Baptism is vital to Catholics as it is the “basis of the whole Christian life” (Catechism of the Catholic Church #1213). This is because it is through this sacrament that we are brought together with other Christians in the world, including those who are not in full communion with the Catholic Church itself. Now, by being in unity with all the Christians, we can share in the same mission and practices. And it is with our faith and the grace of God through baptism that we can be saved.
Aside from that, Catholic baptism is also important as it accomplishes the following:
- Forgive our sins, including the original sin, mortal sins, and venial sins. At the same time, relieving the punishment for such sins.
- Allows us to be reborn in Christ, making us a “new creature” and being.
- Makes us a child of God, granting us access to His kingdom. Through it, we become a part of the Church.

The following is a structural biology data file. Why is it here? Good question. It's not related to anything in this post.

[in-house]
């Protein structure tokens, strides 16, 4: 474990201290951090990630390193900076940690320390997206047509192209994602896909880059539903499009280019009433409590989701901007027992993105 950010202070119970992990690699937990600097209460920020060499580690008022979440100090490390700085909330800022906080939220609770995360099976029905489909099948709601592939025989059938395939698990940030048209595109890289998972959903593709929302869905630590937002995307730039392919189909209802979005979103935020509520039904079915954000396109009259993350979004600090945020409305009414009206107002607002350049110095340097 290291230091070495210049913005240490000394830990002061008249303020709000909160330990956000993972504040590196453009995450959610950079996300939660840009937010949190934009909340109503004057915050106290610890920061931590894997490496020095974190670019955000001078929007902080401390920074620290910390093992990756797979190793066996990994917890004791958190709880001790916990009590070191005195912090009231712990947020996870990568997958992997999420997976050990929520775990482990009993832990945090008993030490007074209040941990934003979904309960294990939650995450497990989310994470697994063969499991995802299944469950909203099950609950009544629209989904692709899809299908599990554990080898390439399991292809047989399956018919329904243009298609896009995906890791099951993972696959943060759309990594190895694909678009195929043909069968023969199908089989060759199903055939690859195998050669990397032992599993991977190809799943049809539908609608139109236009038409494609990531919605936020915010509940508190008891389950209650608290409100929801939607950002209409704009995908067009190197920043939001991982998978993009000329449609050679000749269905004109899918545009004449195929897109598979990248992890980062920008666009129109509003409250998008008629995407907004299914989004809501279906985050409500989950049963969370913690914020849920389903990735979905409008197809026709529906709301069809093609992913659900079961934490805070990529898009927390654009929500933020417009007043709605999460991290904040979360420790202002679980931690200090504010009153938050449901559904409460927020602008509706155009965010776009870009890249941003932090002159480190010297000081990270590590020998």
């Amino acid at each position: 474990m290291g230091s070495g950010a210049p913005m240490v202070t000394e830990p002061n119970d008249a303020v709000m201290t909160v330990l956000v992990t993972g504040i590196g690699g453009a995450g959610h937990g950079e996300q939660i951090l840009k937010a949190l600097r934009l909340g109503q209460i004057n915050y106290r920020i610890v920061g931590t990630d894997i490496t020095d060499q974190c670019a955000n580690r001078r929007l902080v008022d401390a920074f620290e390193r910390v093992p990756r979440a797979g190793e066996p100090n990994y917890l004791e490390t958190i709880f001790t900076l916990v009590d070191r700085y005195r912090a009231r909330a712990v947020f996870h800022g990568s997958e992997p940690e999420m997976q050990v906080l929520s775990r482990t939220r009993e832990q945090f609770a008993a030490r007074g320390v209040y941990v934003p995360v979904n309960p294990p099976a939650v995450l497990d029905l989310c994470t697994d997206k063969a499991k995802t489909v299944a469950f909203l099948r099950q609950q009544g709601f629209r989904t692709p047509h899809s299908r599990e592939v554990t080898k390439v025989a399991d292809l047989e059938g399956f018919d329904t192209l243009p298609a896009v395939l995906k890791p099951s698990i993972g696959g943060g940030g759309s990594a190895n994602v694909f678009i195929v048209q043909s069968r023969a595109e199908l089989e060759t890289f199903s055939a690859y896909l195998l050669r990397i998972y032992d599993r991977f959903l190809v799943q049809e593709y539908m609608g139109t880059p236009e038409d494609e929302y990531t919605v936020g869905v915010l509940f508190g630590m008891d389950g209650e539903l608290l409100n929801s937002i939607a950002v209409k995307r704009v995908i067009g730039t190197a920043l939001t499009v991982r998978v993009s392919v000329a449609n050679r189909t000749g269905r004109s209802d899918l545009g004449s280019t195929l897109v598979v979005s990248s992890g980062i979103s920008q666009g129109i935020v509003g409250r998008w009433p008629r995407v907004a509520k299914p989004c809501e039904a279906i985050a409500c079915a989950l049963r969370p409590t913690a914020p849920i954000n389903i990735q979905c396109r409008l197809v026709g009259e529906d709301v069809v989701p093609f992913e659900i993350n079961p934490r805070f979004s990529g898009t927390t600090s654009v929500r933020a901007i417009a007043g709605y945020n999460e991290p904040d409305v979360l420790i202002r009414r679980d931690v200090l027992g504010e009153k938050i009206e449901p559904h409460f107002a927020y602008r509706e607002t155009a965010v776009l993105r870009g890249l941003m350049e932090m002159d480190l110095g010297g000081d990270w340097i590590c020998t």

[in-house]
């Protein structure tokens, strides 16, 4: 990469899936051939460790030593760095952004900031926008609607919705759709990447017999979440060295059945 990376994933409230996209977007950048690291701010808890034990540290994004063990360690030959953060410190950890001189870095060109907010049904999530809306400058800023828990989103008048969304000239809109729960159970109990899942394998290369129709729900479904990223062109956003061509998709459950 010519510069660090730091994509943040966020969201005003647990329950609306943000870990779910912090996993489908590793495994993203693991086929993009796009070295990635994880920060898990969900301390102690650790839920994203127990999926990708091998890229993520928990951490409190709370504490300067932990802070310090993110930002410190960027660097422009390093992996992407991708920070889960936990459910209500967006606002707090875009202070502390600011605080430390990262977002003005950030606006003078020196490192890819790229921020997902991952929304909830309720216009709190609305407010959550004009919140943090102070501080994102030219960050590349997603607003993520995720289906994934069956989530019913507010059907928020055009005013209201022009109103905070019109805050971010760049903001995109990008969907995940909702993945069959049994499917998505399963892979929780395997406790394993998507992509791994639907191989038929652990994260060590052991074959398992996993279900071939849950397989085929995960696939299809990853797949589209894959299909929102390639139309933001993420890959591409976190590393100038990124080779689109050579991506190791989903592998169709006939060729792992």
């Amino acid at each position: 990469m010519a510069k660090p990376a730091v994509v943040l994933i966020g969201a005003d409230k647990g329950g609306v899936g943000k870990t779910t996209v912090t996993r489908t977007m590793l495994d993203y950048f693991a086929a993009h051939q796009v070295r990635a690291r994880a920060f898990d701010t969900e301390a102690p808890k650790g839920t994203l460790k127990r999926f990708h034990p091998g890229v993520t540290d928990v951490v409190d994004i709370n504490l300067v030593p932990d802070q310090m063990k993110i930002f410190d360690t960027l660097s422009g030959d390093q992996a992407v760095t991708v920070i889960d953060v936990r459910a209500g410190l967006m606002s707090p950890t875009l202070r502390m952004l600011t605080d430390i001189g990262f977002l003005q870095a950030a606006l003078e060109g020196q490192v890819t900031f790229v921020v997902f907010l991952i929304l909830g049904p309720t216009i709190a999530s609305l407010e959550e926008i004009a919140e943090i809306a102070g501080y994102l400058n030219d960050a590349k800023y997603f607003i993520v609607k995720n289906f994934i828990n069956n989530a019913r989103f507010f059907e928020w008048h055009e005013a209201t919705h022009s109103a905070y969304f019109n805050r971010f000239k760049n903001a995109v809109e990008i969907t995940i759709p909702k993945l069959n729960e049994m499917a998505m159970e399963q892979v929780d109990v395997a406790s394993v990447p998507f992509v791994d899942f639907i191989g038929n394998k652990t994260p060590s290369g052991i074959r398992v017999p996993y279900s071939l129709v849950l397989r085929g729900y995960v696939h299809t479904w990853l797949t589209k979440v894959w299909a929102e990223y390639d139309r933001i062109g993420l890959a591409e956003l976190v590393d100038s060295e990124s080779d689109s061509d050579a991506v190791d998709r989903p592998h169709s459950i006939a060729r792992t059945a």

- Leaves us with an indelible mark, proving that our soul belongs to Jesus Christ. This is permanent and there’s nothing you or anyone else can do to remove it, even if you sin many times over.
What Happens in Catholic Baptism?
In a Catholic baptism, there’s the one getting baptized, his/her parent/s or guardian/s, and the sponsors. Then, it is ministered by a priest, bishop, or deacon. It can be celebrated on any day, however, the Church recommends that it be held ordinarily on Sunday or, if possible, at the Easter Vigil. (Code of Canon Law #856)
As for the ceremony itself, a Catholic baptism can last around 30 minutes to an hour. It’s an elaborate process, involving highly liturgical rites. To understand what these are, here’s a brief list of what you can expect on such an important day:
1. Blessing of the Baptismal Water
The baptismal water is a crucial element in a Catholic baptism. But before it can be used, it needs to be blessed first. To do that, the priest states the prayer of epiclesis where “the Church asks God that through his Son the power of the Holy Spirit may be sent upon the water, so that those who will be baptized in it may be born of water and the Spirit.” (Catechism of the Catholic Church #1238)